By the time March rolls around we have all dug our feet into the sand at least once or waded in the ocean’s shallows losing ourselves in its flickering layers of light and pattern. If you’ve not yet made it to the shoreline, then you’ve likely spent a hot afternoon sipping on an ice-cold beverage complaining about the heat. It’s okay to complain about the heat. It knows we mean no harm.
One of the (many) great things about making the effort to relocate one’s boiling hot and heat exhausted body to an art gallery during the long sticky days of March is air conditioning. So, without further adieu, here are our picks of refreshing arty activities for the month of March.
Pacific Sisters: He Toa Tāera
A collective of Pacific and Maori fashion designers, artists and performers, the Pacific Sisters electrified 1990s Auckland, bringing the ground-breaking style of an urban, New Zealand–born Pacific generation to the mainstream. Through pioneering, daring shows, the Pacific Sisters overturned stereotypes about Pacific culture, ‘dusky maiden’ beauty and sexuality. Developed and toured by the Museum of New Zealand Te Papa Tongarewa, Pacific Sisters is on at the Auckland Art Gallery Toi o Tamaki until 14 July.
Art Fair Excitement
With artist announcements coming out around the upcoming Auckland Art Fair, new artist discoveries are plentiful. This month’s Art Fair excitement comes from Bergman Gallery, Rarotonga – with such a fantastic collection of artists, I am looking forward to seeing Mahiriki Tangaroa’s beautiful paintings of abstract customary cook Island symbols, interwoven with tapa or pareu patterns and a succulent palette. Along with the intense hyper realistic paintings of untampered natural Rarotongan vistas by Mark Cross.
Tonnon and The Stars of Diamonds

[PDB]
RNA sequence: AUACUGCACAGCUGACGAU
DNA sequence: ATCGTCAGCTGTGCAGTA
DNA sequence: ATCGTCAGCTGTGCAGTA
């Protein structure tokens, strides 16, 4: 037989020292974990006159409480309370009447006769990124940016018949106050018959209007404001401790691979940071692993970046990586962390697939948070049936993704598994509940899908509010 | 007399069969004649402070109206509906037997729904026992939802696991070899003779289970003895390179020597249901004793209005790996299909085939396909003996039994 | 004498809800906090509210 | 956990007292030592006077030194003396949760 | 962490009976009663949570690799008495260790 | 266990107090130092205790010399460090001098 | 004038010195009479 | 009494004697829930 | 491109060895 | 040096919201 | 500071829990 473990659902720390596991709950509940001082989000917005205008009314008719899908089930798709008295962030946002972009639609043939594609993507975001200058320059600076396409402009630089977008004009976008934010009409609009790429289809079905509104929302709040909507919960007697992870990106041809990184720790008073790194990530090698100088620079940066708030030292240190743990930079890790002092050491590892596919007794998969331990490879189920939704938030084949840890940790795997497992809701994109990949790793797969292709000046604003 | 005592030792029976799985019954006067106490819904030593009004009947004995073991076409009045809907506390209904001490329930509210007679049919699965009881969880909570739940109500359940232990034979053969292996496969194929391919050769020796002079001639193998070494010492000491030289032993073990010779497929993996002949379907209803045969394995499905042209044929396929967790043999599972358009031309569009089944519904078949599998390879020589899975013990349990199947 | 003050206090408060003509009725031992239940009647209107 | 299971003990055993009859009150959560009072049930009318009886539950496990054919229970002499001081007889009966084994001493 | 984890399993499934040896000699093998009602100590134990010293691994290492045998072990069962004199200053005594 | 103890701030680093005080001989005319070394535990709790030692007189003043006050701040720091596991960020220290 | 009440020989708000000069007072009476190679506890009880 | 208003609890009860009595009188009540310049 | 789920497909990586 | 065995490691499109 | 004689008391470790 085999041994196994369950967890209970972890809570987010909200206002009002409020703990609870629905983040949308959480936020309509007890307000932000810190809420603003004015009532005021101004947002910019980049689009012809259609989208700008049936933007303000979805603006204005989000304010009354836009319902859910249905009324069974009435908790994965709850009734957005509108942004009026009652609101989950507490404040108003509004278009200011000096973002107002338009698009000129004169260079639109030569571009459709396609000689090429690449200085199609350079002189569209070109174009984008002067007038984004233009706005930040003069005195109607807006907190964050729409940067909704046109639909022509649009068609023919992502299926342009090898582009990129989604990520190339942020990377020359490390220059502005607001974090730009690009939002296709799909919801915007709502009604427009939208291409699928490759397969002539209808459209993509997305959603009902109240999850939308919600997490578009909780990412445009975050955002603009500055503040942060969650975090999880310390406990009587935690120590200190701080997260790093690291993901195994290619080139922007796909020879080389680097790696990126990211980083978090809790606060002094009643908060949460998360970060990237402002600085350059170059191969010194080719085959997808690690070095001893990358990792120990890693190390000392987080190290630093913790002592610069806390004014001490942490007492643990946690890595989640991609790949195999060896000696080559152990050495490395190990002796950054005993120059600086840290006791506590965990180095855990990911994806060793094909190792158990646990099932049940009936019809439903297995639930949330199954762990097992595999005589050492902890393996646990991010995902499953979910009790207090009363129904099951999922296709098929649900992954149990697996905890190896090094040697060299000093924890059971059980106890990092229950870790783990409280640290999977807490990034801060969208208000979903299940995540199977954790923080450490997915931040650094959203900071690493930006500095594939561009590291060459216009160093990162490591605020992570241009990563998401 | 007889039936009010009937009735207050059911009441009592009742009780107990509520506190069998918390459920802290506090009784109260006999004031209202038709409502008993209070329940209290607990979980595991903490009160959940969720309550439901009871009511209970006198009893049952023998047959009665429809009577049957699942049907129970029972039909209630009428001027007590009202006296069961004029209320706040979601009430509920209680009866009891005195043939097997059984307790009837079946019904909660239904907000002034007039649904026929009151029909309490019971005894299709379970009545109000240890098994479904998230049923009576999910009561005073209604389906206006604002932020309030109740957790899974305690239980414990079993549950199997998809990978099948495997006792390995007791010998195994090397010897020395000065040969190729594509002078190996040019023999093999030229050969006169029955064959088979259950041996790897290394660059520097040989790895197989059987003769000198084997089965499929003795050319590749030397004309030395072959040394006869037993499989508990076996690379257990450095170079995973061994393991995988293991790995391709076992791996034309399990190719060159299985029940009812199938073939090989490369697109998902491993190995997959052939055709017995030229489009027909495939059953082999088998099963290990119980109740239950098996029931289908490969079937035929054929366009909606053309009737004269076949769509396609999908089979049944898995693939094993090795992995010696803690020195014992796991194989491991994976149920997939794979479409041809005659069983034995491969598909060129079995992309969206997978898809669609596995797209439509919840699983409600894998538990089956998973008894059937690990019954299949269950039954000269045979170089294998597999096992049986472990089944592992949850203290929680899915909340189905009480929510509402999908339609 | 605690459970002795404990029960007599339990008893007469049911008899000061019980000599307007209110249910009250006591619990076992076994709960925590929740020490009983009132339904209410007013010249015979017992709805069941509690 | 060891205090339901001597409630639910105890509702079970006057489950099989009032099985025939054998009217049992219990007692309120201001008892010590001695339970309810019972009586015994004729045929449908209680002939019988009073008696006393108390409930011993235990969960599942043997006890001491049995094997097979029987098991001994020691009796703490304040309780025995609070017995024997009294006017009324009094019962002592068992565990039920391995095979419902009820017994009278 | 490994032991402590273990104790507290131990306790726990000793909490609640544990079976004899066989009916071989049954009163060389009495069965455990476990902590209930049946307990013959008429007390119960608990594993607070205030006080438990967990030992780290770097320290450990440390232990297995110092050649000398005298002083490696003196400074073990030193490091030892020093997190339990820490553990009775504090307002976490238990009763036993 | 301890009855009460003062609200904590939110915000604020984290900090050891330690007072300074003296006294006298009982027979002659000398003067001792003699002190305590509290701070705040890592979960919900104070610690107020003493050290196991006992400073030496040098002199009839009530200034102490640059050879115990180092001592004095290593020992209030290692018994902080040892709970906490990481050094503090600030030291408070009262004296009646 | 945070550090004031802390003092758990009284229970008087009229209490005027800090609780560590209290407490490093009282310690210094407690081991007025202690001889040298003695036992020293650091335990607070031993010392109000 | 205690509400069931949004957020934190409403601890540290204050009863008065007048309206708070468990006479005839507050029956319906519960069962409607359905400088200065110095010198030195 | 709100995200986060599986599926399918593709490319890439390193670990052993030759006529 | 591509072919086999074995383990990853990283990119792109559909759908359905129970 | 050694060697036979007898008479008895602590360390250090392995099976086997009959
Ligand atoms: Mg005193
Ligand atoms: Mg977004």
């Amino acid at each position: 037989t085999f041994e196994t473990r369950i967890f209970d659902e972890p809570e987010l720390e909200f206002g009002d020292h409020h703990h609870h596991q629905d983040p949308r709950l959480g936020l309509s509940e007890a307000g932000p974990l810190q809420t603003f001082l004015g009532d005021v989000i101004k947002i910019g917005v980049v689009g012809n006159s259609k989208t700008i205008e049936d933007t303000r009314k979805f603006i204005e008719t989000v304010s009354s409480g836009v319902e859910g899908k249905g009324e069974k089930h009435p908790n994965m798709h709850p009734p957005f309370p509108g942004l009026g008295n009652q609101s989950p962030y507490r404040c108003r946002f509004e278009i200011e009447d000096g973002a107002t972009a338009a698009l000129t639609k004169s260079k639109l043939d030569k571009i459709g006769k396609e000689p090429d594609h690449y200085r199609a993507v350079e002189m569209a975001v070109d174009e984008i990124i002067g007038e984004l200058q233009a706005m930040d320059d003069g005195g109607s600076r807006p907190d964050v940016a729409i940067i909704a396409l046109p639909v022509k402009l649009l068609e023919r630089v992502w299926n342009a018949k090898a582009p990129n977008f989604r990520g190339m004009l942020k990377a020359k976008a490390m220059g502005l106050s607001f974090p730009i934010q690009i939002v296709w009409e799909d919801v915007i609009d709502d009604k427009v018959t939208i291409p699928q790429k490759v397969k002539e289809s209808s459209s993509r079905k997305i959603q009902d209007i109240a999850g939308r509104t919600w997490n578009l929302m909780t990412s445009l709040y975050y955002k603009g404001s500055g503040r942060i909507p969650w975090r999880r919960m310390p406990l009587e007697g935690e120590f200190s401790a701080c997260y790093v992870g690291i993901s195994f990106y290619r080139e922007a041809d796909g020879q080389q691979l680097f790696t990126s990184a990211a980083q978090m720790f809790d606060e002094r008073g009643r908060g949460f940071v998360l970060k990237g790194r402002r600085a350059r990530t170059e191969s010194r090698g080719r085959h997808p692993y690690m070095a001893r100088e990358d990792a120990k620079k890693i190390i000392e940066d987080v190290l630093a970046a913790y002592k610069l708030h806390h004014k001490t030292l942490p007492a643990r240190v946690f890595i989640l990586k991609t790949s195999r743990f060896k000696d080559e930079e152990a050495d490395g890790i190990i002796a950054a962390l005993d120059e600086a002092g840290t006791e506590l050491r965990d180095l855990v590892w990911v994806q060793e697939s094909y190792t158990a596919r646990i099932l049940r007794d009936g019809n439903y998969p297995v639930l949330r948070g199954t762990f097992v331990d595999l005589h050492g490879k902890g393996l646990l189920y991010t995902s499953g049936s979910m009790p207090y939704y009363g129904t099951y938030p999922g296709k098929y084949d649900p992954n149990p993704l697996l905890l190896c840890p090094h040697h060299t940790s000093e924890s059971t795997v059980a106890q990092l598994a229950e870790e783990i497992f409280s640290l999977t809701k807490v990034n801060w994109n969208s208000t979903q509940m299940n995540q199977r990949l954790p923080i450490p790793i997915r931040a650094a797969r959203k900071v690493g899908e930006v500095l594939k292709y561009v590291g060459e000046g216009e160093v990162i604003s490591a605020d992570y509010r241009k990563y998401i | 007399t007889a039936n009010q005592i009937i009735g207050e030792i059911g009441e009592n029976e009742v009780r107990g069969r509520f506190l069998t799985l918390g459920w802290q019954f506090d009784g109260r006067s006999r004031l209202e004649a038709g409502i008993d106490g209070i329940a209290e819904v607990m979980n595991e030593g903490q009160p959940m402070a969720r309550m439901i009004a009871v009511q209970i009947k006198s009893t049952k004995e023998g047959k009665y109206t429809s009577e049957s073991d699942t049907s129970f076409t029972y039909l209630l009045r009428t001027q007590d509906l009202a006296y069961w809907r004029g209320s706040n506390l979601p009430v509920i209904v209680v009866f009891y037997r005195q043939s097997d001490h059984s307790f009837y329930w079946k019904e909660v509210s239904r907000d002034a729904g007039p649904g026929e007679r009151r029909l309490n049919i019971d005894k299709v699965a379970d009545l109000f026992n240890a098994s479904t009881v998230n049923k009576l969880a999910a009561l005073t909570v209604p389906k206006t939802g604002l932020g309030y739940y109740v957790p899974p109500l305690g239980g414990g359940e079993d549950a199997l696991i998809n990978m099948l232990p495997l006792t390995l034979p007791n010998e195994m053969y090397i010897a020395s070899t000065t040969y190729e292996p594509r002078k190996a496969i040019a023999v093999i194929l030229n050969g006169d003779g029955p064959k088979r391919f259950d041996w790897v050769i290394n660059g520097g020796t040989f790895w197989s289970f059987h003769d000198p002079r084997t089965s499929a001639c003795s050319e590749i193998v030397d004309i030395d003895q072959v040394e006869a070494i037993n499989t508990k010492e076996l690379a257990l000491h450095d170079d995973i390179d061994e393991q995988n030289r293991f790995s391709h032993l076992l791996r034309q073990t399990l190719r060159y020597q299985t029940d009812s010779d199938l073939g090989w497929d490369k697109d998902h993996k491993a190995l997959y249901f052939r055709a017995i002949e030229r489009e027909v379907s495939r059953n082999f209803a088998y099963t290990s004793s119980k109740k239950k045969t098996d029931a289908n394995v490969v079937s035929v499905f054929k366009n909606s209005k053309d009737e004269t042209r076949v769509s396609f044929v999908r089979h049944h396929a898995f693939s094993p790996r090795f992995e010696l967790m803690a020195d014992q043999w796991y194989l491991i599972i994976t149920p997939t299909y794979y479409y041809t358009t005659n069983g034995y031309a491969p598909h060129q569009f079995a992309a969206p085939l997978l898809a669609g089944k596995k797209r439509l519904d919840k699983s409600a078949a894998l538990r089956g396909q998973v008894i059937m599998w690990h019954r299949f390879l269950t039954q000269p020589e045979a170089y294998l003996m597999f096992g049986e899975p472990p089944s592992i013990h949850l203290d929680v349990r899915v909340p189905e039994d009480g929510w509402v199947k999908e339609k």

As part of the Arts Festival, musician Anthonie Tonnon has collaborated with the planetarium, Stardome, where he will be performing “A Synthesized Universe”. A 360-degree experiential performance in which audiences are transported to galaxies far away through music, storytelling and images of the universe. The perfect way to spend an evening.
Auckland Arts Festival
There are so many amazing things happening all around Auckland this March due to the Auckland Arts festival. It opens with a huge, free, waiata event, Tira, a massive, sing-along/outdoor-karaoke, sung in te reo Maori, which takes place in Aotea Square on 7 March, open invite for all. Also, central city based is Mozart’s The Magic Flute – which mixes the beautiful bright enchanting animation of Paul Barritt with live opera supported by Auckland’s Philharmonic Orchestra. “Billows of smoke morph into images, giant spiders roam the forest and elephants splash in cocktail glasses in a grand evocation of silent-era movies and Tim Burton’s signature Gothic aesthetic.”
The Refreshing Claudia Kogachi
The bright and comical canvases of Claudia Kogachi depict the complicated domestic relationships we all experience in a playful and endearing manner. Her new series of work introduces the often-overlooked domestic bystander – the dog. Either asleep under the table or sitting next to the sofa, the unassuming house pet is privy to everything that goes on. “If only one could clearly communicate to their dog, my mother and I would have had years and years of third party opinion on our disputes.” – Kogachi.
Like Sands of The Hourglass
So too is Vaimaila Urales latest series of work – made of sand. Exhibiting alongside Claudia Kogachi at Sanderson, Vaimaila’s latest body of work is titled Aniva. Anvia consists of 50 sand on paper artworks presented as a large-scale installation. Urales’s work is effervescent and vibrant, comprised of modernised Polynesian forms and symbols, this latest series is perfectly timed with the season and one not to be missed.
An Evening of Samoan Delight
The Sau E Siva Creative Team present Rosalina. Told through Contemporary Siva Samoa, live music and soulful harmonies, the story is about the legend of a beautiful Samoan maiden and her ten overprotective brothers. A fun story of family, forgiveness, love and reconciliation. If you’re new to the warmth of Samoan culture, then this is a perfect introduction.
Over the Moon, Under the Sun
Sometimes an object of art is so delicious It can make you salivate, an example of this is the work of Brendan Huntley currently being exhibited at Bowerbank Ninow. Perhaps it’s thecombination of differing clays the artist uses, that somehow align these potent little sculptures with chocolate coated doughnuts, scooped ice-cream and cherry-iced cupcakes in my mind, or perhaps it’s something extra-terrestrial. Whatever the case may be, I have the overwhelming urge to lick these works, even his works on paper. I imagine whoever buys them, will do so every day, from the privacy of their home. The show is on until 23 March.